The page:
The Odyssey Landscapes

1317 Words6 Pages
The Odyssey Landscapes, discovered on the Esquiline Hill in Rome in the nineteenth century, are Roman paintings set within a Second-style scheme (Ling 1991, 110). Ling argues that many scholars believe that the artist of the paintings may borrow heavily from prototypes of the original masterpiece (1991, 110). Positioned 5.5 meters from the bottom of the wall, the masterpiece depicts Homer’s epic, The Odyssey, when Odysseus arrives at the land of the Laestrgonians and when he enters the land of the Underworld (Ling 1991, 110). Although the Odyssey Landscapes are meant to illustrate Homer’s epic, the artist took certain liberties on interpreting the scenes, as certain parts of the masterpiece depart from Homer’s epic.

First, some parts of the painting do not contextualize Homer’s epic at the scene when Odysseus arrives at the land of the Laestrgonians. On the top left corner of the paintings, viewers can see three flying figures that have similar colors which allow them to blend into the sky. As Ling notes, these figures “represent the Aeolian winds, the gift of King Aeolus, which had been carelessly released by Odysseus’s men and had blown away from their native lands to a new phase of tribulations” (Ling 1991, 110). Homer’s epic describes the scene when Odysseus’s men release Aeolian winds:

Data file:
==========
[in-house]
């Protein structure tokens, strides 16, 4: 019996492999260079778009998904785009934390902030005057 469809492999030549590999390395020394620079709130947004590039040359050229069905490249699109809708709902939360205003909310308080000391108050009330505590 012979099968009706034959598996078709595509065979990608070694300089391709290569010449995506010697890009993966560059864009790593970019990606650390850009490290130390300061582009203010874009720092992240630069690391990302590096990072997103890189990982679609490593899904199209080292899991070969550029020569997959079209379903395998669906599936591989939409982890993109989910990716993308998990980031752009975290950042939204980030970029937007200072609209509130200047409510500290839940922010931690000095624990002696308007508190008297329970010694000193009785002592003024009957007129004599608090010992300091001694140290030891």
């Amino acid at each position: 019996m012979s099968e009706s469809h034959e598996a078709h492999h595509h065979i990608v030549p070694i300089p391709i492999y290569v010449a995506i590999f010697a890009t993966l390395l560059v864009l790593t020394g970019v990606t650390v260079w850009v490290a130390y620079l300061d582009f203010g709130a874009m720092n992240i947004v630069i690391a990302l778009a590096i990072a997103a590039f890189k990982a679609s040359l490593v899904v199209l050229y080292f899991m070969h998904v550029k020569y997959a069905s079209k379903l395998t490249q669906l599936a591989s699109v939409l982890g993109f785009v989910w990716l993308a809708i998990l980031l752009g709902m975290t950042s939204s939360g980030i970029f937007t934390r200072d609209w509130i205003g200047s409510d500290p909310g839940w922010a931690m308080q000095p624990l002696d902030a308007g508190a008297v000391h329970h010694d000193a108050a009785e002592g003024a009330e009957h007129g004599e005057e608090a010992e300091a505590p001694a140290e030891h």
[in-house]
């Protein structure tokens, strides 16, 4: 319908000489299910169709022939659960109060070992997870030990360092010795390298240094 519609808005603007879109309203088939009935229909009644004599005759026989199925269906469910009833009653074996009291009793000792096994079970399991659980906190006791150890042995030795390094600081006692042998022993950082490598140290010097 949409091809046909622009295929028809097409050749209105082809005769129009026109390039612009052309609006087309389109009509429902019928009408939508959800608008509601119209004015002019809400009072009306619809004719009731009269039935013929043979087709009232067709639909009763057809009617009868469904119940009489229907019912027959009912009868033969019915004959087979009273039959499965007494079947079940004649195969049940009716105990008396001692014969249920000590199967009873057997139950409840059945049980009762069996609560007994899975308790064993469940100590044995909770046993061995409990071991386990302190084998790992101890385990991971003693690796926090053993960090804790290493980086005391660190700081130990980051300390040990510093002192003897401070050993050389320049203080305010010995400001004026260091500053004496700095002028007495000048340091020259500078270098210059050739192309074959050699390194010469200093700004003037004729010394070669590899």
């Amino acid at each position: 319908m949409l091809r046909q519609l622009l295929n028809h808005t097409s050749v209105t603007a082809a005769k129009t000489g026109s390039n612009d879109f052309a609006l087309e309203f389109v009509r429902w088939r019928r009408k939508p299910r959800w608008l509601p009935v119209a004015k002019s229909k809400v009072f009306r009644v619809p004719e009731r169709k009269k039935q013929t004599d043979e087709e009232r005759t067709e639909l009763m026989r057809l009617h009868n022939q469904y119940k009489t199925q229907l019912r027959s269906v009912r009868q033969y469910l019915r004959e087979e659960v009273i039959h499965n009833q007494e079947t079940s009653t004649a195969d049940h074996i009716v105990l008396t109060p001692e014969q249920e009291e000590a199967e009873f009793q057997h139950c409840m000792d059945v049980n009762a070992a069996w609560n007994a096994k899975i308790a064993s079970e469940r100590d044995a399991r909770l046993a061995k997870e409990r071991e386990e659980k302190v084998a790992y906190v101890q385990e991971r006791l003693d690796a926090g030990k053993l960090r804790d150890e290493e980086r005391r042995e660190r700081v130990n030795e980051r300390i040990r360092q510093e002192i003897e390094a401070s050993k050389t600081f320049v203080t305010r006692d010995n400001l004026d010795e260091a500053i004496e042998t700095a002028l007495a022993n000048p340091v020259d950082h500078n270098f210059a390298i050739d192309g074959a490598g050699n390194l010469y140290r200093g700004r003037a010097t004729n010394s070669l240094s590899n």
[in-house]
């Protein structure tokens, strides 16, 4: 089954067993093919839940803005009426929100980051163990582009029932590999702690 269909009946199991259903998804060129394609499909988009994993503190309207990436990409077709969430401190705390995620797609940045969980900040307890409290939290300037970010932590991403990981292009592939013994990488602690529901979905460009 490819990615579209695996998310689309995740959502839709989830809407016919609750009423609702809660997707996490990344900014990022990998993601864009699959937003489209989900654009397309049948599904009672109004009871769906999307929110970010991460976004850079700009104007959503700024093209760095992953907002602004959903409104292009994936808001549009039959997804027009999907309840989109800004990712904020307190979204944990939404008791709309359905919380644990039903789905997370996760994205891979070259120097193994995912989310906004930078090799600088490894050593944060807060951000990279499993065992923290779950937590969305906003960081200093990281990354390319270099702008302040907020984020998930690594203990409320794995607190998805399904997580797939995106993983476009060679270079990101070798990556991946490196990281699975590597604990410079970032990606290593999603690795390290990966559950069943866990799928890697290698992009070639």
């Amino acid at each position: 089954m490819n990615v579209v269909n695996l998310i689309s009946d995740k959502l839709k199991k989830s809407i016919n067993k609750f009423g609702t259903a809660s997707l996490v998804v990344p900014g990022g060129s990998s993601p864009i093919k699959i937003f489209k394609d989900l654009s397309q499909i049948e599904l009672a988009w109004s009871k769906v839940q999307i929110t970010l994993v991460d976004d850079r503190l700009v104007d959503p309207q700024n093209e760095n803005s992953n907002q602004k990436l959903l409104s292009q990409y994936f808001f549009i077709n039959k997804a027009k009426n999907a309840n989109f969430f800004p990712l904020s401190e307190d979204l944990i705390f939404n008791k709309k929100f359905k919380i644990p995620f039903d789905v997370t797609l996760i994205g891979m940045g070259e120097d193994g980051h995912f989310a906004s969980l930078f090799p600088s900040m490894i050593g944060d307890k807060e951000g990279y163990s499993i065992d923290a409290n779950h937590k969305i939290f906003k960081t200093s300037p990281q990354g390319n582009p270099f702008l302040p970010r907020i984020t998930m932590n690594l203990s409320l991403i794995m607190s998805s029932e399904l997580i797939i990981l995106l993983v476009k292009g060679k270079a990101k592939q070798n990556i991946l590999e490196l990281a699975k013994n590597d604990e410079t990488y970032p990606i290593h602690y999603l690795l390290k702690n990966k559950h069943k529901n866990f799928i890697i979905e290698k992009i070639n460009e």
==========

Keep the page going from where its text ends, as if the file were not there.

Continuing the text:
A fatal plan, but it won my shipmates over/They loosed the sack and all the winds bust out and a sudden squall struck and swept us back to sea,/ wailing, in tears, far from our own native land./ (Homer, Ody. 10.51-54).

Viewers can observe that the artist took some liberty to misplace the flying figures at the scene of Odysseus’s arrival the land of the Laestrgonians. The artist uses three flying figures to symbolize the Aeolian winds that b...

... middle of paper ...

...Although the artist took some liberty to add certain parts and relocate certain elements in the paintings, viewers can still recognize the Odyssey Landscapes as visual to Homer’s epic, as the remaining of the paintings match the storyline. Through comparison and contrast, the viewers can find that certain details of the paintings deviate from the text. Furthermore, scholars believe that the Esquiline paintings were prototypes of an original masterpiece. The evidence helps viewers to see that the artist perhaps borrowed heavily from other prototypes as the Odyssey Landscapes were popular during that period. This evidence could explain why certain elements of the paintings differ from Homer’s epic.

Work Cited

Homer. 1996, The Odyssey, translated by Fagles, R. The Penguin Book: New York.

Ling, R. 1991, Roman Painting, Cambridge University Press, New York.
Open Document